2. Integumentary System will include:
    1. Introduction to skin
      1. Structure of skin
      2. Functions of skin
        1. protection
        2. wound healing
        3. synthesis of Vitamin D
        4. regulate body temperature
    2. Components of skin color
    3. Effects of aging on skin
    4. Skin clinical disorders
      1. Albinism
      2. Depigmentation
      3. Psoriasis
      4. Skin cancer
  3. Skeletal System will include:
    1. Introduction to bone
      1. Structure and function of the skeletal system
      2. Parts of a typical long bone
      3. Bone cell types
      4. Composition of bone matrix
      5. Role in homeostasis
    2. Bone tissue
      1. Compact (Dense)
      2. Spongy (Cancellous)
    3. Ossification processes
      1. Intramembranous
      2. Endochondral
    4. Bone repair
    5. Effects of sex and age on the skeletal system
    6. Skeletal system clinical disorders
      1. Osteoporosis
      2. Bone fractures
      3. Bone growth abnormalities
  4. Muscular System will include:
    1. Introduction to muscle
      1. Muscle tissue (three types)
      2. Functions of muscle tissue
      3. Characteristics of muscle tissue
      4. Associated connective tissue
    2. General muscle anatomy and relationships with bones and joints
    3. Microanatomy of the muscle cell (fiber)
      1. Muscle fibers, myofibrils, and myofilaments
      2. Sarcomere, sarcoplasmic reticulum and transverse tubules
    4. Contraction
      1. The sliding filament mechanism
      2. Role of Ca2+
      3. ATP and the power stroke
    5. Motor unit, all-or-none principle
    6. Energy for contraction
      1. Phosphagen system
      2. Glycogen-lactic acid system
      3. Aerobic system
    7. Effects of sex and age on the muscle system
    8. Muscle system clinical disorders
      1. Paralysis
      2. Muscular dystrophy
      3. Muscular hypertrophy
      4. Muscular atrophy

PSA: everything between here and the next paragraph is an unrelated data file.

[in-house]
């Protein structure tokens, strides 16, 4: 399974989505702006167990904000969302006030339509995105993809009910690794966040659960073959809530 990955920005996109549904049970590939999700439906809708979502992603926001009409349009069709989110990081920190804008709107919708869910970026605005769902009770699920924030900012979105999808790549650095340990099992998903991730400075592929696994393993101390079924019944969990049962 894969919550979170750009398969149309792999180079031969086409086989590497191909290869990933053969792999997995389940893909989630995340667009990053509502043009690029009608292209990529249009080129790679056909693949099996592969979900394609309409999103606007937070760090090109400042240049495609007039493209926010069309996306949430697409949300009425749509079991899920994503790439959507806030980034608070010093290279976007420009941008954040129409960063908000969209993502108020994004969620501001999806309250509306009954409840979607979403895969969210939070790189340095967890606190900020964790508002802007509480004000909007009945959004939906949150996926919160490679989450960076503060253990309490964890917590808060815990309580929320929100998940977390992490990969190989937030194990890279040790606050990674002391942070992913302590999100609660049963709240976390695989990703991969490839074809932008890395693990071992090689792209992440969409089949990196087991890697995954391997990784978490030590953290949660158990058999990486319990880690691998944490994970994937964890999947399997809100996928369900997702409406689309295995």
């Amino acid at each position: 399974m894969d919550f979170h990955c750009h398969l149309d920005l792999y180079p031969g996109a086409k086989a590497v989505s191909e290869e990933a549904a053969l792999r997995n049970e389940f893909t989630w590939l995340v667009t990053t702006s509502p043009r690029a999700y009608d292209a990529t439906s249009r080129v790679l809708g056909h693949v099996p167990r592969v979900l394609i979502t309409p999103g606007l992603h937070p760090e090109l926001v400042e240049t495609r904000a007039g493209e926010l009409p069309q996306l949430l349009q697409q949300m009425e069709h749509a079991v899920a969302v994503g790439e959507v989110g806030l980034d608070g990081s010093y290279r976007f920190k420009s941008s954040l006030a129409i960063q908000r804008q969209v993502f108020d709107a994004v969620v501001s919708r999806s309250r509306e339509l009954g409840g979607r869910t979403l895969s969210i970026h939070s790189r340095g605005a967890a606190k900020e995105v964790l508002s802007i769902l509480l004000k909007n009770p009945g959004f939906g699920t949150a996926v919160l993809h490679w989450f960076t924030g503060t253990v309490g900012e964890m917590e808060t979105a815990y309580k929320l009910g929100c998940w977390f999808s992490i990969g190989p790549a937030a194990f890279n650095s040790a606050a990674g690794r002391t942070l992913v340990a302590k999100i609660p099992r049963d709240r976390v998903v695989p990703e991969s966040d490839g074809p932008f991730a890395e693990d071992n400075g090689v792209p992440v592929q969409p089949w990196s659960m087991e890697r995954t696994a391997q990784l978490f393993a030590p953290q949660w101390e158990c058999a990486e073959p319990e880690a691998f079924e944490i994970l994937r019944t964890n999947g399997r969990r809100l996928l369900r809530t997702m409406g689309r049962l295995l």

Methods of Evaluation -
Methods may include but is not limited to the following;
  1. Lecture Exams: Two in class written objective midterm lecture exams and an in class written objective final lecture exam. Lecture exams emphasize anatomy and physiology concepts presented in lectures and in the lecture textbook. Exams written to assess knowledge and critical thinking ability of students concerning the content material.
  2. Laboratory Exams; Three in class written subjective laboratory exams. Laboratory exams emphasize laboratory content and assess knowledge and critical thinking ability of students concerning the content material. Exams may include; short answer questions, discussion questions, questions relevant to laboratory experiments, lab practical component, or questions generated from models, histology slide, dissection specimens or images of the same.
  3. Written in lab assignment; examples of a written in lab assignment would include lab reports, pre-lab or post-lab reports.
  4. May include additional types of evaluation for lab and lecture.
Representative Text(s) -
Tortora & Derrickson. Principles of Anatomy and Physiology. 14th edition. New Jersey: John Wiley and Sons Publishers, 2014. ISBN:9781118345009
Allen & Harper. Laboratory Manual for Anatomy and Physiology. 5th edition. New Jersey: John Wiley and Sons Publishers, 2014. ISBN:9781118344408

Disciplines -
Method of Instruction -
Methods may include but are not limited to the following;
  1. Lecture
  2. Laboratory
  3. Cooperative learning lab exercises
  4. Lab demonstration utilizing models, slides or other lab materials
Lab Content -
  1. Laboratory Topics
    1. Anatomical terminology
    2. Homeostasis
    3. Cell and tissue identification
    4. Bone taxonomy; survey of axial bones, appendicular bones and markings
    5. Muscle taxonomy; survey of major muscles, origins, insertions and actions
    6. Arthrology; Survey of joint classification and actions
  2. Laboratory skills
    1. Identification of major cell and tissue types on prepared histology slides of systems covered
    2. Use of laboratory materials such as general laboratory equipment, models and microscopes
    3. Ability to follow a protocol, make experimental observations and draw conclusions for experiments involving topics such as homeostasis of cells
Types and/or Examples of Required Reading, Writing and Outside of Class Assignments -
  1. Read assigned lecture textbook chapters (approximately 20-30 pages per week) and corresponding instructional materials (such as lecture notes, chapter readings, study guides, online quizzes, and online resources) in preparation for in class exams.
  2. Read assigned lab textbook chapters (approximately 10-20 pages per week) and corresponding instructional materials (such as lecture notes, study guides, online quizzes, and online resources) in preparation for in class exams.
  3. In class laboratory exercises.